A Conversation Needed About Pedophiles and the Death Penalty
There comes a time in the course of human events when society must discuss an issue or be consumed by it. Now that the Trump administration has just brought back the federal death penalty after 16 year lapse, now let’s discuss Hollywood’s pedophilia. Crimes such as pedophilia, human trafficking, and child pornography are offensive to the collective consciousness. So much so, that they should join slavery, treason, and terrorism as crimes that humanity universally abhors. Our nation is at a moral crossroads.
Everyone wants to take the moral high ground, but few want to take a stand and press our elected representatives to do something to correct the problem. The list of perverts who are associated with Jeffery Epstein is growing. Society must decide how to deal with the issue of millionaires and billionaires who are repeat sex offenders. This decision is a problematic quandary.
Always a Last Resort
The use of the death penalty, and make no mistake; this is what we are suggesting, should always be a last resort. However, because of the politics and the profits involved, the traditional legal system has failed us- therefore, we must begin looking for new ways to deal with this problem. The first challenge that we expect is, “The United States legal system, and its system of punishments, has been effective in dealing with crime for nearly 250 years- why should it be changed because of the present situation?”
This argument will undoubtedly be coupled with, “We cannot treat these people different because they are wealthy, they deserve the same set of laws as everyone else.” Fortunately, both of these statements are true. The United States legal system, which is continually evolving, has been keeping us safe for nearly 250 years. The reason that it functions the so well is that we, as a nation, are willing to change the laws when they are not protecting a particular segment of the population.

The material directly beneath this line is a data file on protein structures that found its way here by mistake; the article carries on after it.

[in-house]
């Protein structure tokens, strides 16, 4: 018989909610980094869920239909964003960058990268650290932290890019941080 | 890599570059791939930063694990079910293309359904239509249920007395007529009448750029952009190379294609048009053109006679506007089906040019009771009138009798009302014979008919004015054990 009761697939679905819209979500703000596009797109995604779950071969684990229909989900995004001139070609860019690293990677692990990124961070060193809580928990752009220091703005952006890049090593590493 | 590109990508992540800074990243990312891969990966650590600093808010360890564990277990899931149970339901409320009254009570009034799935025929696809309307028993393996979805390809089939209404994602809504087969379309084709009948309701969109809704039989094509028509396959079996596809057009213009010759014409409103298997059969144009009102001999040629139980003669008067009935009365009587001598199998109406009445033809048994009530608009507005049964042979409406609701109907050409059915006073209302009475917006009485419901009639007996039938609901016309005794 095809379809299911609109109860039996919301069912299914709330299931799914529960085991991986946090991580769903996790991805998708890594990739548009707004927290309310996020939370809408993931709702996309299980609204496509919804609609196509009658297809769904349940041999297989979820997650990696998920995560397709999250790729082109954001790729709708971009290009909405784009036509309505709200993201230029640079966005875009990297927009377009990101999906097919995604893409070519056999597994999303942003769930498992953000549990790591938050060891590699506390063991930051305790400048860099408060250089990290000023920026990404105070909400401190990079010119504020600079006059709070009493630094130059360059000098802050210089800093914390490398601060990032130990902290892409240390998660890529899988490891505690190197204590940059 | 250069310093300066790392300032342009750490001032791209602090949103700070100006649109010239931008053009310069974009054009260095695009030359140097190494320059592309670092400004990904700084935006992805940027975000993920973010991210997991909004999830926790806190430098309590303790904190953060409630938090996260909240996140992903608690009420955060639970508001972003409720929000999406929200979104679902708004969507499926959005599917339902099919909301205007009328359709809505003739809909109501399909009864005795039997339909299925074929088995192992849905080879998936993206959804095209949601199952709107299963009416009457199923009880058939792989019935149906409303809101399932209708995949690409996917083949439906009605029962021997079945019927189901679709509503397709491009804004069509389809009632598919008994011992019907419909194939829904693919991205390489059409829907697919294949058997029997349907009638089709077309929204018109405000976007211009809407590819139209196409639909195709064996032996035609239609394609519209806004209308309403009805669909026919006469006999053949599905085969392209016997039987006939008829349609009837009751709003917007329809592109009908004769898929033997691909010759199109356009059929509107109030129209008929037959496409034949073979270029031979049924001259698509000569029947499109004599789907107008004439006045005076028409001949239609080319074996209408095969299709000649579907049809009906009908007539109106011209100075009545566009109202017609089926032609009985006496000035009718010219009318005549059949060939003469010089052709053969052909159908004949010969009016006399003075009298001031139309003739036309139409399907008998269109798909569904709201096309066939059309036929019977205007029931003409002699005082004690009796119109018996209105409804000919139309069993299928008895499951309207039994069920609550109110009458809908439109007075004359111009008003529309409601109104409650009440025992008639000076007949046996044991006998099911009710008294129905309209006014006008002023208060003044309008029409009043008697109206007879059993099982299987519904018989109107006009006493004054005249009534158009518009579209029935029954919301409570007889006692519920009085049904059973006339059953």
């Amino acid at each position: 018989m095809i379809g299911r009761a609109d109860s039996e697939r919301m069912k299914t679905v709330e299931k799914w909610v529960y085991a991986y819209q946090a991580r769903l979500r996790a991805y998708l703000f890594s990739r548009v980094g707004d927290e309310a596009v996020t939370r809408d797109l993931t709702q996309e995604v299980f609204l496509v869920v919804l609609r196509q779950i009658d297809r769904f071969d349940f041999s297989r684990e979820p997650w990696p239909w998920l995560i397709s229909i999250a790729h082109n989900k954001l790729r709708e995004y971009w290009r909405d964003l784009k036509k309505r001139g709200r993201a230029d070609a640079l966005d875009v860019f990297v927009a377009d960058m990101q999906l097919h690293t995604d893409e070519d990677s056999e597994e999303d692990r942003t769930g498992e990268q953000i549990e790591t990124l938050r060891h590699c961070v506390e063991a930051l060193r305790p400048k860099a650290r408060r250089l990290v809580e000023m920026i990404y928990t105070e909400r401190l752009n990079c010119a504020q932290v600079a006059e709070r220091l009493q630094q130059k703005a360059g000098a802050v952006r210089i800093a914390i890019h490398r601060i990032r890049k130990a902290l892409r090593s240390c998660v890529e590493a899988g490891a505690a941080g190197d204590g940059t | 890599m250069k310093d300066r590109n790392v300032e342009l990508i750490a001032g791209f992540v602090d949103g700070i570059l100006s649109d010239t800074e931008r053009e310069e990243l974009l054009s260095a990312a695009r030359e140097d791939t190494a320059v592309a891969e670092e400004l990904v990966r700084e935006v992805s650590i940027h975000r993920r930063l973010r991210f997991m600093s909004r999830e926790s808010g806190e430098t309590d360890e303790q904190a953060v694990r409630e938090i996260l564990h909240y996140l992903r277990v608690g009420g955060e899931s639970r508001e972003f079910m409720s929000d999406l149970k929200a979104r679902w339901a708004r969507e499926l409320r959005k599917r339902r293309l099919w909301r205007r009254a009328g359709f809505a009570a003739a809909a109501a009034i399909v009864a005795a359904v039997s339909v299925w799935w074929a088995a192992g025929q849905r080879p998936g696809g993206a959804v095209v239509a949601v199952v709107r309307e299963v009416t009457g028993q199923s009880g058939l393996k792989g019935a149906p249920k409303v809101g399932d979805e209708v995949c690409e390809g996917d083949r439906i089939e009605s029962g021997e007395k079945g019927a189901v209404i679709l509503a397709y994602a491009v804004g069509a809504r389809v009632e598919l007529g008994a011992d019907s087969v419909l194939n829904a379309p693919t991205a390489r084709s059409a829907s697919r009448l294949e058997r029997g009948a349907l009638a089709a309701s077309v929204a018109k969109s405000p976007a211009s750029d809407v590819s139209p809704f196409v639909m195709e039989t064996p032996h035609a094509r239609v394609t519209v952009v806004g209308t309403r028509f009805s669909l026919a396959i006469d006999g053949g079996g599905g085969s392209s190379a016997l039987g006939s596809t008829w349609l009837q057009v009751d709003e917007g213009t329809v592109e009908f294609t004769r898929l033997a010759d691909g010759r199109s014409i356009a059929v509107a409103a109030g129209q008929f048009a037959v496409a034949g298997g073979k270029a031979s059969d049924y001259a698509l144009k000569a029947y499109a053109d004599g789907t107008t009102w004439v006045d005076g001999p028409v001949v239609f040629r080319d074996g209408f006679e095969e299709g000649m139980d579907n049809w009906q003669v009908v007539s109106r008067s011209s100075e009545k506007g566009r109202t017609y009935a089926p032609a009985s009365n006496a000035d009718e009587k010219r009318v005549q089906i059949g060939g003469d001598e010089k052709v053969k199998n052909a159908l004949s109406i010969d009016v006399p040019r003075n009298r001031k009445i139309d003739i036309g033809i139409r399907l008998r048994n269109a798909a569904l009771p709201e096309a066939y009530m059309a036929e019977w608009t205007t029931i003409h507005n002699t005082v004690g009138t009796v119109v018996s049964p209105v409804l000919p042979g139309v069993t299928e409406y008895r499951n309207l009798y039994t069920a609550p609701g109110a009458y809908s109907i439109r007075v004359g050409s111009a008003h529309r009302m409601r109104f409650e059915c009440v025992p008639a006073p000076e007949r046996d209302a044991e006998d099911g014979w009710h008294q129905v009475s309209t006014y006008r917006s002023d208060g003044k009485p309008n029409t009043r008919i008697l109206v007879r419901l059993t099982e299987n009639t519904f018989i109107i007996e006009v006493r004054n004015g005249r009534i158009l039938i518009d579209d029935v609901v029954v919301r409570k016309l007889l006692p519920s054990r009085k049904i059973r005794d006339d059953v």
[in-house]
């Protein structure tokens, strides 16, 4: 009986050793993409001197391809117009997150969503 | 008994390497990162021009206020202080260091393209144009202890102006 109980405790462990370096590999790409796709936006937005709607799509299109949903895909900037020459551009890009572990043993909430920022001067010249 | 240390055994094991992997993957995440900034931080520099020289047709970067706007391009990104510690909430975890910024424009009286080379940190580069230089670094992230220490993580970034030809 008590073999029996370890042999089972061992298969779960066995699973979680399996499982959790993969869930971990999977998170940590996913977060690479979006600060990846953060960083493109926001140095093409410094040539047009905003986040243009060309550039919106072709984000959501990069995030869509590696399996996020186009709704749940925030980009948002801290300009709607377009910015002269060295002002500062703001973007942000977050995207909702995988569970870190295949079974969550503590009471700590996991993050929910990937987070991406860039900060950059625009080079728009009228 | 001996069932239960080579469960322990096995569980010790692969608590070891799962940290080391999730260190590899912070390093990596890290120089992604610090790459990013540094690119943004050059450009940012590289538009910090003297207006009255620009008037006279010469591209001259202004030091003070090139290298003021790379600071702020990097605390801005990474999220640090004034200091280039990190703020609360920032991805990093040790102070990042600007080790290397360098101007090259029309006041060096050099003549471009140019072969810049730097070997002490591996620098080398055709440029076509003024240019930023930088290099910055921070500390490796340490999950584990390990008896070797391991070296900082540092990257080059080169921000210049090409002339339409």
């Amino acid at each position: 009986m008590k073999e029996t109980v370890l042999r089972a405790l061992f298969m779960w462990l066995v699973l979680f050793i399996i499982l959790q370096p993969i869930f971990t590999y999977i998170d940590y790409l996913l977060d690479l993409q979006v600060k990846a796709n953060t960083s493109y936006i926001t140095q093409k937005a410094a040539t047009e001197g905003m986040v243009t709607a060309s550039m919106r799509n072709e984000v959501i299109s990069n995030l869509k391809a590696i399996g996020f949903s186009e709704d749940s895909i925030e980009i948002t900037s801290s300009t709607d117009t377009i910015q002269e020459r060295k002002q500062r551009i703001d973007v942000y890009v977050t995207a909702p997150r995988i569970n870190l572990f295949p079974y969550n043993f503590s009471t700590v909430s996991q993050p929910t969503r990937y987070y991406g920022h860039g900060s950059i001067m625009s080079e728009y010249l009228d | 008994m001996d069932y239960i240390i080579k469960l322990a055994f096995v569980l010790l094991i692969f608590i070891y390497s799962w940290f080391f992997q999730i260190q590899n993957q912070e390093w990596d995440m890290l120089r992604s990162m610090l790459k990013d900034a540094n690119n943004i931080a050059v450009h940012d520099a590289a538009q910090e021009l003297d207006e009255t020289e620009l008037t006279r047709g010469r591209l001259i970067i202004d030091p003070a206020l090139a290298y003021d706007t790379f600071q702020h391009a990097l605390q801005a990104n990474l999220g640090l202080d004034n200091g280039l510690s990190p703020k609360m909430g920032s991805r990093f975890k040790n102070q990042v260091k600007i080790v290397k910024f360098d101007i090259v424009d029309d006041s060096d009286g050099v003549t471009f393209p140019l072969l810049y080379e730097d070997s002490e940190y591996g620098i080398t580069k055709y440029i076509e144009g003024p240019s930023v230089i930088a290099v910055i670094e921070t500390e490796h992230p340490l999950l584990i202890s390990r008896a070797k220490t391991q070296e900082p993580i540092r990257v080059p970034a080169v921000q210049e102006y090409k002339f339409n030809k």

No One Should Be Above the Law
As a result, Congress needs to update the laws to overcome the failing legal precedent around sex crimes in our country. The second statement is also true; we should not be singling people out because they are wealthy, much to the contrary, what we are proposing here is that anyone who rapes children or participates in sex trafficking should be if convicted by a jury, put to death. Whether priest or parolee, wealthy or pauper, well-liked or most hated- no one should be above the law, and no one should be able to buy their way out of just punishment.
Why is this needed? The system is failing people in this area. Even though Jeffery Epstein is a known and registered sex offender, the media still denotes him as “accused Sex offender Jeffery Epstein.” Epstein pled guilty to recruiting dozens of underage girls, the youngest of whom was 13 years old, for sexual activities and sex at his mansion in Palm Beach, Fl. Because of his billions of dollars in the bank, he served on 13 months in county jail, most of which he was allowed to go out on a “work release program.”
Way Too Many Examples
Another wealthy denizen, who is an example of how the current legal system is failing people is R. Kelly. Though the courts acquitted him in 2008 of child pornography, the victim in the video (which shows R. Kelly urinating and performing sexual acts on a girl who appears to be underage) has now come forward to cooperate with federal prosecutors in his newest round of child sexual abuse cases.
Our nation is at a moral crossroads.
Since the trial began in 2008, the media has accused R. Kelly of using “hush money” to cover up the crimes, starting a relationship with a 14-year old that he met outside of the courthouse, and even plotting to kill the woman who testified against him in the 2008 case. Now, 11 years later, R. Kelly is once again arrested on Child Pornography charges, this time in New York and Chicago. In the bail hearing, in which a judge denied bail, prosecutors noted to the judge, “We’re talking about seventh and eighth-grade girls.”